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The World’s largest solar boat has recently docked in London. The MS Tûranor Planetsolar is 35 metres long, is up to 24 metres wide when its solar panels are fully extended and weighs in at 100 tonnes. It can hold a crew of up to nine people and is powered by twin 60kW electric engines, which are capable of propelling the vessel to speeds of up to 14 knots (26 kmh, 16 mph). With its panels fully extended, it has 512 square metres of solar panels, which are capable of generating 1,000 Watts per square metre.

The MS Tûranor Planetsolar (photo by Pierre Lesage)Planetsolar is a catamaran and in each hull, there are 4.5 tonnes of batteries, which can store sufficient energy to keep the boat powered for up to 72 hours without charging.  It’s not going to be breaking any speed records – 45 days is the record for circumnavigating the world by boat – and of course, travelling by water with zero carbon emissions is nothing new – sails have achieved this pretty well for centuries!

But with shipping accounting for 2.7% of the planet’s total carbon emissions (air travel creates less than 2%) and with emissions from shipping potentially doubling by 2050, finding cleaner propulsion methods for cargo ships is an urgent priority.  Other options being considered include technologically advanced automatic sails that work like rollerblinds, eliminating the need for rigging and biogas engines.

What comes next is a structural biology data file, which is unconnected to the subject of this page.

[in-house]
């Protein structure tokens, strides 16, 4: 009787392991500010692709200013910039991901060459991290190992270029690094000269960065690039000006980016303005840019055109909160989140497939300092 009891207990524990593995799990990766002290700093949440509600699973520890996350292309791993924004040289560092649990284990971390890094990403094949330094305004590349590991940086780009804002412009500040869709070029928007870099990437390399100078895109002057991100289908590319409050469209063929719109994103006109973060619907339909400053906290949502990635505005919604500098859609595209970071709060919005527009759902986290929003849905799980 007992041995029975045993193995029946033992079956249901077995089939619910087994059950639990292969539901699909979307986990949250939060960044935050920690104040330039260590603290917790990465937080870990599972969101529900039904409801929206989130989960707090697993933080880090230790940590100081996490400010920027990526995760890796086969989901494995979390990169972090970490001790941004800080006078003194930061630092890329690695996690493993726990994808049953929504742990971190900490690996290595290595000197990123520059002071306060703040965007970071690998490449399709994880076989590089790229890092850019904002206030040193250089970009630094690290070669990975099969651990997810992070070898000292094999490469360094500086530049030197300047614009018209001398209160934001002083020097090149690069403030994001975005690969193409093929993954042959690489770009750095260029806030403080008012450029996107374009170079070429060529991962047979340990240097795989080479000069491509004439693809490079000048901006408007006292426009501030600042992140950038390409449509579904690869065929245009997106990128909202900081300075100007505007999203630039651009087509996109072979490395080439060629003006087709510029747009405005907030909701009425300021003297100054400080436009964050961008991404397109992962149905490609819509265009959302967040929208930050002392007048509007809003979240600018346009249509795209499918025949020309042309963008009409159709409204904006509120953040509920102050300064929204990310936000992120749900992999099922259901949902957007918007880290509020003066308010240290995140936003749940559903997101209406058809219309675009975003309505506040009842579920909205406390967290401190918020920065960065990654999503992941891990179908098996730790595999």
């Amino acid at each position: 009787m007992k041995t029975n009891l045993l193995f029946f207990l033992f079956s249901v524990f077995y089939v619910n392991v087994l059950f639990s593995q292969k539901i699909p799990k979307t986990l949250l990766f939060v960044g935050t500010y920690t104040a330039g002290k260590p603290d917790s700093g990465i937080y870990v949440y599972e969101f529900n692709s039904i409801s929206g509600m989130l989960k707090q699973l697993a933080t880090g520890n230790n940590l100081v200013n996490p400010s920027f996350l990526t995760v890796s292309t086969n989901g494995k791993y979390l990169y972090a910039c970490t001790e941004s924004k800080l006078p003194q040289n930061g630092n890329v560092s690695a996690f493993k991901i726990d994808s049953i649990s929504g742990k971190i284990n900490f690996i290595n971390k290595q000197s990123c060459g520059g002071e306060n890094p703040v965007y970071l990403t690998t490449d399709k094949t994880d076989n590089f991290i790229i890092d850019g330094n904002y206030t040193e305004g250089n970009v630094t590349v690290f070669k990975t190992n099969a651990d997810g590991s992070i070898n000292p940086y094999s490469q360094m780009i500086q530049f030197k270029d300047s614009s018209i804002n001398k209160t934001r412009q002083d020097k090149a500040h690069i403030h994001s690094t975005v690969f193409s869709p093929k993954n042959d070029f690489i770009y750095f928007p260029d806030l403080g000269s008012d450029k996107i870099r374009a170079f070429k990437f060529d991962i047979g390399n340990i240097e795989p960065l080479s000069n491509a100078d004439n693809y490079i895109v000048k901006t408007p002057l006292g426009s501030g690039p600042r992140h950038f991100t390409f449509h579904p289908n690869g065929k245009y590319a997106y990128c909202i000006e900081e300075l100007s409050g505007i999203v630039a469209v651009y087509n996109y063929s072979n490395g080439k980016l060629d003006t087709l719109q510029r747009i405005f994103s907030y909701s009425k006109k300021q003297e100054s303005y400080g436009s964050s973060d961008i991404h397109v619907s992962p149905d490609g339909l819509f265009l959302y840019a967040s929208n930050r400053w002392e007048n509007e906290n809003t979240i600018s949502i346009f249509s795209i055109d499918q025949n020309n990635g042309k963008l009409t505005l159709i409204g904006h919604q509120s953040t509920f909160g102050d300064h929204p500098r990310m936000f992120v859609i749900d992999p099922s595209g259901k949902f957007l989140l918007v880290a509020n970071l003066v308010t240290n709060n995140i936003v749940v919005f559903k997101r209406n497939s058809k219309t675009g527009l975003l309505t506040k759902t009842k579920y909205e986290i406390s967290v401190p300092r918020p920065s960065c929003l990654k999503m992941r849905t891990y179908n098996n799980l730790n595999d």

The Planetsolar is important because it proves solar power can work and it’s viable.  Sailing the Planetsolar requires special skills on the part of the captain.  You need to plan well ahead, look at the weather reports and decide where you’ll get the most sunshine balanced against the least resistance from the tides.  And Captain Gerard d’Aboville says they have never run out of power yet.

Planetsolar has been the platform for a study of the Gulf Stream, which was carried out by a team from the University of Geneva.  To be able to spend several months in deep water and enabling air samples to be taken without contamination from the boat’s exhaust fumes made Planetsolar uniquely suited for this purpose.  The data collected by the team suggests that the world’s oceans play a greater role than was previously thought in climate change.

After docking in London this week, Planetsolar is heading for Paris, then back across the Atlantic to Rio, where it will be studying the impact of Saharan dust on the Atlantic Ocean.

This is an amazing piece of technology.  It shows what we can achieve and should serve as an inspiration for us all to look for cleaner ways of travelling and of living our lives.  This is just one boat, but it has proven that it works and it looks fabulous too.  I hope there will be many more to come.

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